Confronting problems multilaterally can be less than effective
By Eric Lyman in Rome
There are problems in the world that cannot be confronted with any success by a single state, no matter how powerful. Big environmental issues and world hunger and poverty immediately come to mind, along with many regional peacekeeping needs and most economic and trade-related problems.
Enter multilateralism, the consensus-driven process that democratically pulls countries together for collective problem solving, usually under the auspices of an umbrella organisation such as the United Nations or the World Trade Organisation.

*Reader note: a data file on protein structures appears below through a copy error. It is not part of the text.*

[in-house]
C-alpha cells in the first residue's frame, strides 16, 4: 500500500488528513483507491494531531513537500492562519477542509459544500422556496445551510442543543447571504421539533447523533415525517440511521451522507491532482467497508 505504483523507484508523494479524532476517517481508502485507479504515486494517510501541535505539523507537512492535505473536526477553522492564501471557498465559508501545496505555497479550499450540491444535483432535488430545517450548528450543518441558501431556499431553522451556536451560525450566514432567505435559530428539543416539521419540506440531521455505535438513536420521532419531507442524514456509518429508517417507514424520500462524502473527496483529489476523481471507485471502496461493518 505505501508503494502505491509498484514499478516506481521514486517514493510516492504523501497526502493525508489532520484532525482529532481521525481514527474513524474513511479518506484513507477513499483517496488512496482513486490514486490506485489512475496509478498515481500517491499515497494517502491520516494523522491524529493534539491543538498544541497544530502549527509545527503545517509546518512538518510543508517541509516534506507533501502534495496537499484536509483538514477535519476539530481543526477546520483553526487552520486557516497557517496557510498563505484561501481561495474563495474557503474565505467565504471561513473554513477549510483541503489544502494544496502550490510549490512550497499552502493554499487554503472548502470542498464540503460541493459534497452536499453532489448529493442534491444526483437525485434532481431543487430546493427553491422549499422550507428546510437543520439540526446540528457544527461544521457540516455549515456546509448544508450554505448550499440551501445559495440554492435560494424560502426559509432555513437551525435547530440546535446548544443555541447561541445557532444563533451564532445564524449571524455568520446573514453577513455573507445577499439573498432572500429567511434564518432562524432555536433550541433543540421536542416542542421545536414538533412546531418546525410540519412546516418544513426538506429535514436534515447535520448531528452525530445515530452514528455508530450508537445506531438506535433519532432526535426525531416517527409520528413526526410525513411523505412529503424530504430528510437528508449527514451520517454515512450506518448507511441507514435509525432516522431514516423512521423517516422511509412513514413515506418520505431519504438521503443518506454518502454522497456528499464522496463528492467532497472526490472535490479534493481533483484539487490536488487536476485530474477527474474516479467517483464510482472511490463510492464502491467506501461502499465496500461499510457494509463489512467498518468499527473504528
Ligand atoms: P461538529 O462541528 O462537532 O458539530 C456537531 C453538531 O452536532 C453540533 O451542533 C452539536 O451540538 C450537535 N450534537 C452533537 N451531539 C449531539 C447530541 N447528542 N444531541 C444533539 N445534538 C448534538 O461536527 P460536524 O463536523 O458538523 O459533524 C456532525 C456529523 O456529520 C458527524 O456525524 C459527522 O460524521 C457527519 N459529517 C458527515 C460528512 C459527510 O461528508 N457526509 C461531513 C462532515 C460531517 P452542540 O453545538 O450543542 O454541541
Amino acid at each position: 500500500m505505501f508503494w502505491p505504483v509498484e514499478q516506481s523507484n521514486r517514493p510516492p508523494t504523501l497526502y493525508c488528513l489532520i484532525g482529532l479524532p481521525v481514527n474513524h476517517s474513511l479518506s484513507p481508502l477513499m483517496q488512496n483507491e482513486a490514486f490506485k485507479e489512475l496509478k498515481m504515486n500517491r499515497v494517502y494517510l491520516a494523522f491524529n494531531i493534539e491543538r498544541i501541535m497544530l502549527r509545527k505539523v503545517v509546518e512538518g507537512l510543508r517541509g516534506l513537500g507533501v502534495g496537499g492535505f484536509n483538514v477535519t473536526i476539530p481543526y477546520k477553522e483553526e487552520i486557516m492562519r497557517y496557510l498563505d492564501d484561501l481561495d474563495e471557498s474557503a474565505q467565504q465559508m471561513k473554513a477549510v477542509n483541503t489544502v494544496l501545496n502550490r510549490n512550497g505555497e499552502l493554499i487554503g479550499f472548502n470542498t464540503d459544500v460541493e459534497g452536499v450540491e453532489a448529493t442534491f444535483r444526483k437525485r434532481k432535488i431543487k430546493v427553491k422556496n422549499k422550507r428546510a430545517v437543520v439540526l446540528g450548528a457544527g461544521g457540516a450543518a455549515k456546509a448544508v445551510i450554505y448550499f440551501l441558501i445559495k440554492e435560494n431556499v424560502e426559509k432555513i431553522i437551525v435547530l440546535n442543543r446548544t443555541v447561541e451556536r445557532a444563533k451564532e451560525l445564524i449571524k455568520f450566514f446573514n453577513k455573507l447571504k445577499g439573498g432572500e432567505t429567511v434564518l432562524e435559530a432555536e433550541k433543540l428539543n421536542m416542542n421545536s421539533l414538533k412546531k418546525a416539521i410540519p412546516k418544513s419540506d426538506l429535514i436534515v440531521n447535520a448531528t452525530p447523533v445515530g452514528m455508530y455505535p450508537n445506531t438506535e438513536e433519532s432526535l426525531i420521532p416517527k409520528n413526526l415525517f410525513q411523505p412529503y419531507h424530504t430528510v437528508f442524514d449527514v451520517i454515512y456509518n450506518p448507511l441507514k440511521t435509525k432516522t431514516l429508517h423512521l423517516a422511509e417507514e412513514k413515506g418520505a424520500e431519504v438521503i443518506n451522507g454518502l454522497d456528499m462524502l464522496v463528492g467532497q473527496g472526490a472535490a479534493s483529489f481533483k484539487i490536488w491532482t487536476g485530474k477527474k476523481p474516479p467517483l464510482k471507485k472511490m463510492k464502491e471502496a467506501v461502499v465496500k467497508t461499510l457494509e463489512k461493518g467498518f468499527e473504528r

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THE EUROPEAN Parliament turned 50 years old this March. There will be no celebration of the event in Britain and probably not much in other European Union (EU) member countries. Most people know of the parliament only as the source of scandals like fiddling expenses or the provision of lavish wining and dining for its members. An American TV company once introduced a profile of the parliament by saying "So you think Europe doesn't have boondoggles? Boy, have we got news for you!"